This story is great fun, and shows plenty of imagination. There are some excellent details, such as the electron cloud layer. Although I liked the story, I do have a few little crits:


There is no description of the ship's bridge, or of the characters. This made the story difficult to visualise. The description of the view outside the ship was fine, but perhaps you've concentrated too much on the black hole itself and not enough on the characters who are encountering it. I would like to have read more description of the characters' thoughts and feelings, eg terror, regret etc. They are entering a region of space from which there is no return, after all.

Technical details:

You would have to contrive some mechanism by which the ship and crew could survive the black hole's tidal forces. Because of the inverse square law, gravity increases within a black hole at such a steep gradient that the force on the front of the ship would be vastly greater than the force on the rear, and the difference would continue to increase exponentially. This would cause the ship to be stretched out like a strand of spaghetti, eventually being torn apart into its component molecules. As there is no current technology which could prevent this, you would need to invent some kind of envelope of warped space which would protect the ship.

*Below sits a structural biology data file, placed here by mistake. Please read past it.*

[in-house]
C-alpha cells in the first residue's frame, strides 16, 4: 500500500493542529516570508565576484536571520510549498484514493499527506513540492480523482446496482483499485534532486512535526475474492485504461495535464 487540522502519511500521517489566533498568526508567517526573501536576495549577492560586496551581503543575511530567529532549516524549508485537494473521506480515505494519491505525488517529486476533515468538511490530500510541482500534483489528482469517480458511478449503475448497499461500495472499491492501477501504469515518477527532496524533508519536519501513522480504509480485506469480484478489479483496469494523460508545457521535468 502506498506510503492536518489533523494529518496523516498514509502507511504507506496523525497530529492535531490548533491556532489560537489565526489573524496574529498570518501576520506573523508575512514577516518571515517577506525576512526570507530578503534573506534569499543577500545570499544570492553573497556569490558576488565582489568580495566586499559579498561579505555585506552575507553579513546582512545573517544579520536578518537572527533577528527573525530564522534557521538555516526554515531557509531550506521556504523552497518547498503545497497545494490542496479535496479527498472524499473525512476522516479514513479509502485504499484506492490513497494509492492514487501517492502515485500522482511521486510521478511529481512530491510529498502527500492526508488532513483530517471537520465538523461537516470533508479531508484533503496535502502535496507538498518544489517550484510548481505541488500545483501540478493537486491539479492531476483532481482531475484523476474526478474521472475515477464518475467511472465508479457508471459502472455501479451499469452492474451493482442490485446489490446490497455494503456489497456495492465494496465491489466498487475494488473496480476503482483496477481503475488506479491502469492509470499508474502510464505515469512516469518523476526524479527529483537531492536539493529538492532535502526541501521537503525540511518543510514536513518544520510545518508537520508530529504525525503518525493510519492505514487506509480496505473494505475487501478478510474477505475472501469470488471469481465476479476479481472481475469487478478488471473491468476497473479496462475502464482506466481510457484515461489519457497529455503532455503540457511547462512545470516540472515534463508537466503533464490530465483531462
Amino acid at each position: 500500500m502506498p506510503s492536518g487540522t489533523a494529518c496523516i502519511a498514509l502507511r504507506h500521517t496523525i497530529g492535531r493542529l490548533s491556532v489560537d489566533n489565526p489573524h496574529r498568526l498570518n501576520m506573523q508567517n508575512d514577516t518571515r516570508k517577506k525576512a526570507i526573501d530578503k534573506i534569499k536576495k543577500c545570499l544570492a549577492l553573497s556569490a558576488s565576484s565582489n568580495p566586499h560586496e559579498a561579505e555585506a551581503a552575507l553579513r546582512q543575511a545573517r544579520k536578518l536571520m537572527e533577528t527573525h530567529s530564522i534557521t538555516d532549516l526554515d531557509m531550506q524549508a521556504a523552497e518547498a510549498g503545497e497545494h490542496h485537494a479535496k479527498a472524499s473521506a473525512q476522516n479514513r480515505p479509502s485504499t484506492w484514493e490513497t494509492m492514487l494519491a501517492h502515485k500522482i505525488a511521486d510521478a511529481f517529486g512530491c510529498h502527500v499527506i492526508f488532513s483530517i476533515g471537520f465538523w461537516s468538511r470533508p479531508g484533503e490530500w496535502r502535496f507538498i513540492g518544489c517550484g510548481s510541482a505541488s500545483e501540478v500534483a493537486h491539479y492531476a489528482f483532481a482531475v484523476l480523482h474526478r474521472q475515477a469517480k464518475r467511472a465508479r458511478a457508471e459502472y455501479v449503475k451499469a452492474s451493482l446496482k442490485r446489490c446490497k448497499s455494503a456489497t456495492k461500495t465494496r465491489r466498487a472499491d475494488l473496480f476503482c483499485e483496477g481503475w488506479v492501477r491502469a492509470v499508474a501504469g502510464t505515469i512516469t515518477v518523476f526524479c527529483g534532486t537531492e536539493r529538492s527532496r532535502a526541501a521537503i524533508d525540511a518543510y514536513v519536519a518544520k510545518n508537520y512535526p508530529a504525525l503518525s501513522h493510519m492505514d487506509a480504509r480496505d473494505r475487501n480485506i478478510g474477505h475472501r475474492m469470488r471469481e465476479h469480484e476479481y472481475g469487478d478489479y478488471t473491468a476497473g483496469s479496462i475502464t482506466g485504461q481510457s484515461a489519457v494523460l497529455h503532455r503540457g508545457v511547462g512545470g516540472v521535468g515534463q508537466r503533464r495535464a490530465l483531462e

I noticed a number of spelling errors which I'll list below.

forth ~(should be)~ fourth
pail ~ pale
infer-red ~ infrared
acceleration disk ~ accretion disk (matter spiralling into a black hole)
dose ~ does
grate ~ great

I've written some science fiction myself, and I think it's the most demanding genre to write in. My own SciFi stories needed endless editing and tons of research - it's very hard work. In a way, that makes it all the more rewarding when you finally get to a fully polished version. I feel that this story would be well worth the effort of further revision and expansion. One caveat: flying into a black hole has been done many times before, in literature, film and even music (have you heard 'Cygnus X-1' by Rush?) so you need to have a pretty radical twist to make it different from what's already been done.
Review of Deep Secret  
Rated: E | (4.5)
Liked this, great rhythm and imagery. It is rather inscrutable, tho! I couldn't figure out how the third verse fits in, but maybe that's just my dumbness!


For HE is a King

For He is a king (?)

Capitalising both letters of 'he' kinda makes it jump out at the reader. Also 'king' doesn't need to be capitalised.